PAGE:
SEE SPOT EAT, SEE SPOT DIE: THE PET FOOD RECALL OF 2007 (.pdf file - 109.11 KB)
by Kate Paulman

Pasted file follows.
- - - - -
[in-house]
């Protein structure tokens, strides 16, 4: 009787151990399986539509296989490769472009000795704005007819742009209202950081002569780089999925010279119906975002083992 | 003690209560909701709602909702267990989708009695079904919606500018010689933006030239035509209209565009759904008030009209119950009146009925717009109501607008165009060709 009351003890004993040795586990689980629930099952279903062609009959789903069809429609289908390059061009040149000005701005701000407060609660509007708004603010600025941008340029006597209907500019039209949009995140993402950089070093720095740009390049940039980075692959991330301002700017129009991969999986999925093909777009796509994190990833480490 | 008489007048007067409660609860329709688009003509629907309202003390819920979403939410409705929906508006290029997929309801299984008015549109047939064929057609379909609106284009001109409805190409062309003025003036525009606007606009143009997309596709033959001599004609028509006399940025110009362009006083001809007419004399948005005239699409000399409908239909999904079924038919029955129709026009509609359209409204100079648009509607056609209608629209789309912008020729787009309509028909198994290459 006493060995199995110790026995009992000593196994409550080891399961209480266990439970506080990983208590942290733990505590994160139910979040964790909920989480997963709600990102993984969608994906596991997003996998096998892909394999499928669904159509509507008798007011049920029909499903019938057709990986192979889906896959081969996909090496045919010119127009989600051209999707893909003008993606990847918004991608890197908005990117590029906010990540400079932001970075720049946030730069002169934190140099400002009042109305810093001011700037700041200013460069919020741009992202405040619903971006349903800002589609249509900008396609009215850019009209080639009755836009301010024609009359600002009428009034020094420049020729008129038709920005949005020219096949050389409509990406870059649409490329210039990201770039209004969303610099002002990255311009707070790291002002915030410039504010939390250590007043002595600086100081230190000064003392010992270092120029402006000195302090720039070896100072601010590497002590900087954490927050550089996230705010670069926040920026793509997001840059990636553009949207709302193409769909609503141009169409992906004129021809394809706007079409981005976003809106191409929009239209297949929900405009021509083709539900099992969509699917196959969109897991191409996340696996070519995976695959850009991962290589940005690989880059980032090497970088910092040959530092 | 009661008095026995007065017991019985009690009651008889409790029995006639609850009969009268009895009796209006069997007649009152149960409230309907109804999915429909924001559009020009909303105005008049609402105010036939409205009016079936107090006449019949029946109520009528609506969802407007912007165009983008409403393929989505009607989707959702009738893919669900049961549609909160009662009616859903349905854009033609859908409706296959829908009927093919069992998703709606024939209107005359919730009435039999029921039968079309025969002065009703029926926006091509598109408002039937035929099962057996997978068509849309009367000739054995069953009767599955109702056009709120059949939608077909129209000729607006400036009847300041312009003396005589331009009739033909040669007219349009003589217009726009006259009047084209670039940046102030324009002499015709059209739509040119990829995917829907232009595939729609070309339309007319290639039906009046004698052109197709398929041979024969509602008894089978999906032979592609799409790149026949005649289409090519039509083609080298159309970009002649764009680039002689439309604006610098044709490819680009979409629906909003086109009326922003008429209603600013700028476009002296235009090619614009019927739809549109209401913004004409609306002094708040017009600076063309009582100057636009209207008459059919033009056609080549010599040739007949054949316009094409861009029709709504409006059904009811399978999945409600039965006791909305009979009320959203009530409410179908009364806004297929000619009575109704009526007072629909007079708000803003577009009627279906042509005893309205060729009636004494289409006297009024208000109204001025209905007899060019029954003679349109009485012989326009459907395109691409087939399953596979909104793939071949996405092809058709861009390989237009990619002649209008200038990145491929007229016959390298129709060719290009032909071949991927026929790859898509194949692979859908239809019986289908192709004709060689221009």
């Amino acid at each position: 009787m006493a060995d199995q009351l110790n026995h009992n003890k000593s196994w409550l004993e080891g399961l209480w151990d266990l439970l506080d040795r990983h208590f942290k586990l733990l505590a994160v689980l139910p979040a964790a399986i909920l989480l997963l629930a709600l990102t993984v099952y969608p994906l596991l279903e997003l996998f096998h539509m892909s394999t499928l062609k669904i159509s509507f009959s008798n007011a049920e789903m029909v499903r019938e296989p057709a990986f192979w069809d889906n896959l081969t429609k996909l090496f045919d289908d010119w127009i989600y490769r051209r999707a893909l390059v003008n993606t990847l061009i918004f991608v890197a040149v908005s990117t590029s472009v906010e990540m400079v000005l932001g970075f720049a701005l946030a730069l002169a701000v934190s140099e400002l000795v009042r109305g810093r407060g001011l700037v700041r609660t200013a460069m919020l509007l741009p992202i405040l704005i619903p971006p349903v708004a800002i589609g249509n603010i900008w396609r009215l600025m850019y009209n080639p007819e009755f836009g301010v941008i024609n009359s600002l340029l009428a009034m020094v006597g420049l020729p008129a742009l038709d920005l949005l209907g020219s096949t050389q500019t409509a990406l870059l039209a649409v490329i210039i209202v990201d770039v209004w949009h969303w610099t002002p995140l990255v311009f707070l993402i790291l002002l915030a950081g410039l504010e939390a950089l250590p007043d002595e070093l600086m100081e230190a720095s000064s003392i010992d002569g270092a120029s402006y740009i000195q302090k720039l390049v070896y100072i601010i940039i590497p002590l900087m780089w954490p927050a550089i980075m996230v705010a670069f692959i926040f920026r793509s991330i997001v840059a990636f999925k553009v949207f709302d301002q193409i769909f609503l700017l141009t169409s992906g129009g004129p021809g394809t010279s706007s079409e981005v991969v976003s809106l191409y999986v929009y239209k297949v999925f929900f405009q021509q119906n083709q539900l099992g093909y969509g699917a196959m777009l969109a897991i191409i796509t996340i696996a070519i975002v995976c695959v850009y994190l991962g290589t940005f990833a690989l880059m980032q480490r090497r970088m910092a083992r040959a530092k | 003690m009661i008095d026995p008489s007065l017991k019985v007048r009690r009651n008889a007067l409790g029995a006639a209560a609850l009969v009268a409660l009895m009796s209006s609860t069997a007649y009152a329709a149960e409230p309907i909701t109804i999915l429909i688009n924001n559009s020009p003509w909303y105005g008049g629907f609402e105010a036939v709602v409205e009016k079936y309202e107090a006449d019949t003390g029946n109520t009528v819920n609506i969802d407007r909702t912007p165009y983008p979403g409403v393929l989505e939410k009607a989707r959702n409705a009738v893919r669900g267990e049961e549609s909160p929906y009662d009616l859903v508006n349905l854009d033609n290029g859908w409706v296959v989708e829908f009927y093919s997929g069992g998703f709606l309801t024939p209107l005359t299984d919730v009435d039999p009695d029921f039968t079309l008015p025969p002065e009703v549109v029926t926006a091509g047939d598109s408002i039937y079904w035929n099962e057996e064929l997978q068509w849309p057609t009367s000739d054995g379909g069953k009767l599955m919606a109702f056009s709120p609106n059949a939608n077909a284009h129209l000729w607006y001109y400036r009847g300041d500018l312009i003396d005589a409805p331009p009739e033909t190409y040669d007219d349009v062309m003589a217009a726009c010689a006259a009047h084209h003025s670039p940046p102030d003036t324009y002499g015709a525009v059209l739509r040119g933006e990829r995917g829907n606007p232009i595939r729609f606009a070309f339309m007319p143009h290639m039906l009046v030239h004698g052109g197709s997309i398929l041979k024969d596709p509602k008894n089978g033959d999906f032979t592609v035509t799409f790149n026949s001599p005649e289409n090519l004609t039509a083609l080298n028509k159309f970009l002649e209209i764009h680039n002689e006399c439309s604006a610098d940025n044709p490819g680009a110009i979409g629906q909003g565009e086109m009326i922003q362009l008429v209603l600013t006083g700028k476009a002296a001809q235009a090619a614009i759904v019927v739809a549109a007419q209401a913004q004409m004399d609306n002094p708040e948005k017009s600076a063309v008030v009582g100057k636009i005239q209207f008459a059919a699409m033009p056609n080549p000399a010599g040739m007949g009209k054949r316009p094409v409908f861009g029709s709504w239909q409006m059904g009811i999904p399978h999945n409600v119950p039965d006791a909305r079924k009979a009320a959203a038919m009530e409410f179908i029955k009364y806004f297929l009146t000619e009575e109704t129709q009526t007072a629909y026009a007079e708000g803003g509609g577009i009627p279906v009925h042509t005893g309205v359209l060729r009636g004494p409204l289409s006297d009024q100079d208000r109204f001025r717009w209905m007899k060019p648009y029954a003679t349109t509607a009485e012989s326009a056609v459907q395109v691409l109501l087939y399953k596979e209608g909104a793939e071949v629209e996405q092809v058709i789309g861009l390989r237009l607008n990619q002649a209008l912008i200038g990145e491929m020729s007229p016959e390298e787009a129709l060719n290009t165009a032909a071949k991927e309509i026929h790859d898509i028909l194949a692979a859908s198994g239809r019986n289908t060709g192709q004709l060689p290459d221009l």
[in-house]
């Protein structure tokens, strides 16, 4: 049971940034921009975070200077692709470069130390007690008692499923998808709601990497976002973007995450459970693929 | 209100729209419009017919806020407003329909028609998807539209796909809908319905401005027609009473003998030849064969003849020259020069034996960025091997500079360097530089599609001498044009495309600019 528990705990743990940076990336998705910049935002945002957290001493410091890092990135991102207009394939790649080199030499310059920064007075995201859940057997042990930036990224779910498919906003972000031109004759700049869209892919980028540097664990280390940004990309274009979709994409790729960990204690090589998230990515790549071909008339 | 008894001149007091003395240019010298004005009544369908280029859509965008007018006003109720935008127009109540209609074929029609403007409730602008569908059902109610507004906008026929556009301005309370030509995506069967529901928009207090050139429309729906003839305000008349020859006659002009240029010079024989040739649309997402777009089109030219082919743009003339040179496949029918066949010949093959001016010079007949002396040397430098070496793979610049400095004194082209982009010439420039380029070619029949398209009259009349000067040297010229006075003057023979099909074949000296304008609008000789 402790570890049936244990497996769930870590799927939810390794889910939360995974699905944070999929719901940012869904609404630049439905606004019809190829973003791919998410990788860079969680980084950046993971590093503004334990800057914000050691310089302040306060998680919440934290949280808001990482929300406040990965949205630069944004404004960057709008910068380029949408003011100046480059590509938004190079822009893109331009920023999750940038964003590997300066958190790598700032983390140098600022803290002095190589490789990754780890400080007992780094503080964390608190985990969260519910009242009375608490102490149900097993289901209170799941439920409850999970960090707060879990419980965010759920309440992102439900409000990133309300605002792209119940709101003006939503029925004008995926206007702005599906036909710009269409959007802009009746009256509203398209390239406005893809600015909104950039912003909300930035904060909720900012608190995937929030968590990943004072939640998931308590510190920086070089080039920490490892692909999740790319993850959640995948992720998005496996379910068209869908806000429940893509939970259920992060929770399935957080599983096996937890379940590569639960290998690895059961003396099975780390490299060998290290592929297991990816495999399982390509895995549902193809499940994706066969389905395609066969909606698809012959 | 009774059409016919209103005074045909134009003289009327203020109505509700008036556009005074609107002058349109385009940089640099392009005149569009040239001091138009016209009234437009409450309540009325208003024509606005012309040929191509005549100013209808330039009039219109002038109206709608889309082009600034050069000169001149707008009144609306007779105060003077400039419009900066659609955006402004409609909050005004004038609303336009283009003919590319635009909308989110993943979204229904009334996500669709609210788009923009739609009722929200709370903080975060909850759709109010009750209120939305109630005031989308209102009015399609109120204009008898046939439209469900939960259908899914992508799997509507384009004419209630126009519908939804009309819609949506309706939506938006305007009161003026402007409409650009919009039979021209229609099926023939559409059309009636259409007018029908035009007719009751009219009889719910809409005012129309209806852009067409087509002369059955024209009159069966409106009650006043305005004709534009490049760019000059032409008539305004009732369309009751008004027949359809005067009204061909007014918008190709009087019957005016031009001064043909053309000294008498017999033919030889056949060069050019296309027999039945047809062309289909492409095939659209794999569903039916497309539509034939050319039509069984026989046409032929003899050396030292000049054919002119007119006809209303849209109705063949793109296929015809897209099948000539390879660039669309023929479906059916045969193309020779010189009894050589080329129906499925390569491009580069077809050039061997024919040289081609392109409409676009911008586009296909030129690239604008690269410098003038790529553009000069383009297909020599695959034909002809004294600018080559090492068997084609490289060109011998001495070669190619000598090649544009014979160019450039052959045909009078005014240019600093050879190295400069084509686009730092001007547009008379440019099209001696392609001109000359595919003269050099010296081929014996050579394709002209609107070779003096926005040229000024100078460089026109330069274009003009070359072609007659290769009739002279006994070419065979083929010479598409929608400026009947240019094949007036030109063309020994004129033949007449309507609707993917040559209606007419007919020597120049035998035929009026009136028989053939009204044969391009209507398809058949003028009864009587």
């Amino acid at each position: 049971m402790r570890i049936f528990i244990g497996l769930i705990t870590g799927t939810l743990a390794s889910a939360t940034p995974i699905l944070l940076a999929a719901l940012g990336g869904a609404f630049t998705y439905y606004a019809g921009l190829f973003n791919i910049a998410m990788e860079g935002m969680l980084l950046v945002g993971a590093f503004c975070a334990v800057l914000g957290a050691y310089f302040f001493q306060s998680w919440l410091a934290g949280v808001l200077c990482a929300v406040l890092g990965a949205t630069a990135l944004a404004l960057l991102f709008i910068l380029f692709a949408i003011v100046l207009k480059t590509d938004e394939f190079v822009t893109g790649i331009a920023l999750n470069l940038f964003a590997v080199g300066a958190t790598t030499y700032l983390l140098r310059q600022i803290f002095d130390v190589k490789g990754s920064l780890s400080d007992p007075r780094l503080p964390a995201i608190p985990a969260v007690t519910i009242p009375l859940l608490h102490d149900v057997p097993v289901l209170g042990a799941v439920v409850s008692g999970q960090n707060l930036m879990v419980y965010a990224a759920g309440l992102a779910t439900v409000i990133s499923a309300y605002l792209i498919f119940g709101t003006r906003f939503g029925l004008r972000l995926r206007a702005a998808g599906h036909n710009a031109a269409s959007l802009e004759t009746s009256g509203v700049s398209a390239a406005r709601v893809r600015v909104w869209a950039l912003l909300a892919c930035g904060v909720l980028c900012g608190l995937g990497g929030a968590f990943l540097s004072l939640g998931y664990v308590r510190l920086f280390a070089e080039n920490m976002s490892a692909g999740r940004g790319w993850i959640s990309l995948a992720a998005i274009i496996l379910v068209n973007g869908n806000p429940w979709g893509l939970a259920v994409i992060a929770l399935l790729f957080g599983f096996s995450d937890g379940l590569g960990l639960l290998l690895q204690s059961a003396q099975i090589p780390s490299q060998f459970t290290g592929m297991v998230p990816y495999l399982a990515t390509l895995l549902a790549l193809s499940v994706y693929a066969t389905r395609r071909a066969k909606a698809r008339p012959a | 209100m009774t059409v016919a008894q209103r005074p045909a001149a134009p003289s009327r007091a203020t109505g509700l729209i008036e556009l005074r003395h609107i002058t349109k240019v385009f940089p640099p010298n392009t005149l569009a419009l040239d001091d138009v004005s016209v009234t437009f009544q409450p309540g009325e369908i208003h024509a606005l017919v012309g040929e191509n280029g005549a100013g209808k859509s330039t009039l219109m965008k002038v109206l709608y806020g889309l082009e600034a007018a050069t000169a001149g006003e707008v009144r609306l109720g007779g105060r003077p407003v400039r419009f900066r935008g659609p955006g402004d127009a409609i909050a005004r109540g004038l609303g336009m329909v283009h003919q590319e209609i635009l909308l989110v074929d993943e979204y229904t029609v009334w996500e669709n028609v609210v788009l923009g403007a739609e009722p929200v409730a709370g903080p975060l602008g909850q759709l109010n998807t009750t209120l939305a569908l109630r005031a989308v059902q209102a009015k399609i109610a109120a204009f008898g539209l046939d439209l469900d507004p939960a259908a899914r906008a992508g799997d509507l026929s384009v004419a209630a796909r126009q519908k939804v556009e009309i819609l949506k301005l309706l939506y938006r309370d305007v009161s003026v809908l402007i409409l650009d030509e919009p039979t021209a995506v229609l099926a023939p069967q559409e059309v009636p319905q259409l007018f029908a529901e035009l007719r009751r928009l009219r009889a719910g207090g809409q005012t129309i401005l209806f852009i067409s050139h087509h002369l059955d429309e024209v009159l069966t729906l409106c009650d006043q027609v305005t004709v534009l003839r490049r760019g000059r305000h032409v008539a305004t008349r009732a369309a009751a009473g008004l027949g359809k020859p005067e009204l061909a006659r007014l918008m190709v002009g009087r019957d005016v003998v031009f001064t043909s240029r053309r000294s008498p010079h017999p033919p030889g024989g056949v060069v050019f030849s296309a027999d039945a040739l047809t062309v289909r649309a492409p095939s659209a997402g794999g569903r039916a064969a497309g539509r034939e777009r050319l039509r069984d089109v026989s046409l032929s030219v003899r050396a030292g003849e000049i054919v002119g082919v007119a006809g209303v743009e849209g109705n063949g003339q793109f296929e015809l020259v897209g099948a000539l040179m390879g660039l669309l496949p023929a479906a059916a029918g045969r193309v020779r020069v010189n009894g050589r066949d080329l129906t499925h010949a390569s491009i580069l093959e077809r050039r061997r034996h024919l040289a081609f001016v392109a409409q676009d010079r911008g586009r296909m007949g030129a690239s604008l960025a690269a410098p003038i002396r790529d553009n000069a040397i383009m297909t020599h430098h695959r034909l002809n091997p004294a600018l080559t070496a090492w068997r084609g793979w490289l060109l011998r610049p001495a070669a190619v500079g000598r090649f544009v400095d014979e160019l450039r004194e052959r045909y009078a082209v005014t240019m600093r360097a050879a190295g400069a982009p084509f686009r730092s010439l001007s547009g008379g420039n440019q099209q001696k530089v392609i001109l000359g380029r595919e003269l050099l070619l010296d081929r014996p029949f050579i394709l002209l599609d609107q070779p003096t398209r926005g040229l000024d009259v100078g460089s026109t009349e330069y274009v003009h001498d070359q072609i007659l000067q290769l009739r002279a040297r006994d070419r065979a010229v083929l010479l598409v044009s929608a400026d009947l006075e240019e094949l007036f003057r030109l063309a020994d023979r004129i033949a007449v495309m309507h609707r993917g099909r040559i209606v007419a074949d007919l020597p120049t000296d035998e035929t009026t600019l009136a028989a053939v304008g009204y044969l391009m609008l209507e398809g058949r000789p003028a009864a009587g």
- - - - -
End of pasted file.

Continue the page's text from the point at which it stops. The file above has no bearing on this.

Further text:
When dogs and cats across the country fell inexplicably ill in March of 2007, their human companions became sick with worry. Veterinarians eventually determined contaminated pet food was the source of these illnesses. Melamine, an industrial chemical used in cookware, furniture, and industrial fertilizers, contaminated wheat gluten manufactured in China and utilized in many pet food brands in the United States and Canada. This contamination led to a recall of more than 200 brands of pet food—the largest in American history. This comment explores the reasons behind the contamination and the ensuing recall. The author identifies inadequate domestic regulation as the primary reason behind the contamination and notes these inadequacies permitted pet food distributors and manufacturers to skirt responsibility during the recall. The comment highlights changes instituted in light of the recall and suggests further changes to the FDA and its regulations so that this heartbreaking situation can be avoided in the future.